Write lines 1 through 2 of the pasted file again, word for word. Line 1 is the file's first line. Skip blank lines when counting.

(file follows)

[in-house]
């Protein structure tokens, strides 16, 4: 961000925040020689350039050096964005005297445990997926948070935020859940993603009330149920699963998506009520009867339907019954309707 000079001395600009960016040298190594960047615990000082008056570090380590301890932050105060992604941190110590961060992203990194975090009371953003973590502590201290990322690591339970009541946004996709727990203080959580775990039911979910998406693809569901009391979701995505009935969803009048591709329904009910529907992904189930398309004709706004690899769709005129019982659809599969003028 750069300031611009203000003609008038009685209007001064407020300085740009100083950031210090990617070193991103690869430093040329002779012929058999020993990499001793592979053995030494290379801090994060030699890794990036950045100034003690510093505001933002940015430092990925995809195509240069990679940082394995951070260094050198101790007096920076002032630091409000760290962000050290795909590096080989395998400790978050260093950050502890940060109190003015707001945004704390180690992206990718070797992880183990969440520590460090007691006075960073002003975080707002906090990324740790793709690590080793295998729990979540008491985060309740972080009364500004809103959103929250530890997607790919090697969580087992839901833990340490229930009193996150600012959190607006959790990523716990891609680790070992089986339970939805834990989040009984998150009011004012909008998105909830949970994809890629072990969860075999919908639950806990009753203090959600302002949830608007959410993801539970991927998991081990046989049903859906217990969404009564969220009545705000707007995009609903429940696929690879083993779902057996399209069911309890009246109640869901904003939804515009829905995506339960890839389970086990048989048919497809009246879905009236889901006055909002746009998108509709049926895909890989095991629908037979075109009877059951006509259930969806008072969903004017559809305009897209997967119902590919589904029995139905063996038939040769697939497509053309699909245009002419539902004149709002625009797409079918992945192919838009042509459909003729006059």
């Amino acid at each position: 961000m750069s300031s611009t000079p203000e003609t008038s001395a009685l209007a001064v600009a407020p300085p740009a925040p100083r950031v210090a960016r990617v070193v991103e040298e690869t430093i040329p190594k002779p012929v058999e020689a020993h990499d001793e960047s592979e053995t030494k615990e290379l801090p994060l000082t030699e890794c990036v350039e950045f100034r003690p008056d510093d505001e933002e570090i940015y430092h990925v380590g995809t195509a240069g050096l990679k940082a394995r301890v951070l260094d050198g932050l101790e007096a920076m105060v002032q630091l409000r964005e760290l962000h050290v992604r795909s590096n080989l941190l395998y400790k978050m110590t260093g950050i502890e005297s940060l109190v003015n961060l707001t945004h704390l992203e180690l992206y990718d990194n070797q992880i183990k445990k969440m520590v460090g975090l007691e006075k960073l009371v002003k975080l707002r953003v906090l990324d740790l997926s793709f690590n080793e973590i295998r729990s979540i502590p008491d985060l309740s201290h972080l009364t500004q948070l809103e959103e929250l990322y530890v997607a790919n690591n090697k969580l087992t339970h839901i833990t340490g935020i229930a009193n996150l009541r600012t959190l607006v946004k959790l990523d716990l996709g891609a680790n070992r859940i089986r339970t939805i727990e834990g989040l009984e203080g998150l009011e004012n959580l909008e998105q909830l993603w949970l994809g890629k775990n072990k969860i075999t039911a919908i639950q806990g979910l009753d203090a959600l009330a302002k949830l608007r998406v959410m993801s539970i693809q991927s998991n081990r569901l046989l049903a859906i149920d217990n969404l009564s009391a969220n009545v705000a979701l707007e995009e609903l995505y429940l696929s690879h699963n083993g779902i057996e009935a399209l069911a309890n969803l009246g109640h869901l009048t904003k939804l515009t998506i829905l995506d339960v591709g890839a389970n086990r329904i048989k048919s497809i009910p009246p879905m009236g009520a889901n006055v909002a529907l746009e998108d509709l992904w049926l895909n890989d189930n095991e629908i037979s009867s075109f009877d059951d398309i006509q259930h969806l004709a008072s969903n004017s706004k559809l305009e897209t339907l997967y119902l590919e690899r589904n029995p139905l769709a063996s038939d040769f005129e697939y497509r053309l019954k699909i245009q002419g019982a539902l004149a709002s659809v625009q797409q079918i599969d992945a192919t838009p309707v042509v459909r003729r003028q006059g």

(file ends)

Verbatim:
[in-house]
């Protein structure tokens, strides 16, 4: 961000925040020689350039050096964005005297445990997926948070935020859940993603009330149920699963998506009520009867339907019954309707 000079001395600009960016040298190594960047615990000082008056570090380590301890932050105060992604941190110590961060992203990194975090009371953003973590502590201290990322690591339970009541946004996709727990203080959580775990039911979910998406693809569901009391979701995505009935969803009048591709329904009910529907992904189930398309004709706004690899769709005129019982659809599969003028 750069300031611009203000003609008038009685209007001064407020300085740009100083950031210090990617070193991103690869430093040329002779012929058999020993990499001793592979053995030494290379801090994060030699890794990036950045100034003690510093505001933002940015430092990925995809195509240069990679940082394995951070260094050198101790007096920076002032630091409000760290962000050290795909590096080989395998400790978050260093950050502890940060109190003015707001945004704390180690992206990718070797992880183990969440520590460090007691006075960073002003975080707002906090990324740790793709690590080793295998729990979540008491985060309740972080009364500004809103959103929250530890997607790919090697969580087992839901833990340490229930009193996150600012959190607006959790990523716990891609680790070992089986339970939805834990989040009984998150009011004012909008998105909830949970994809890629072990969860075999919908639950806990009753203090959600302002949830608007959410993801539970991927998991081990046989049903859906217990969404009564969220009545705000707007995009609903429940696929690879083993779902057996399209069911309890009246109640869901904003939804515009829905995506339960890839389970086990048989048919497809009246879905009236889901006055909002746009998108509709049926895909890989095991629908037979075109009877059951006509259930969806008072969903004017559809305009897209997967119902590919589904029995139905063996038939040769697939497509053309699909245009002419539902004149709002625009797409079918992945192919838009042509459909003729006059």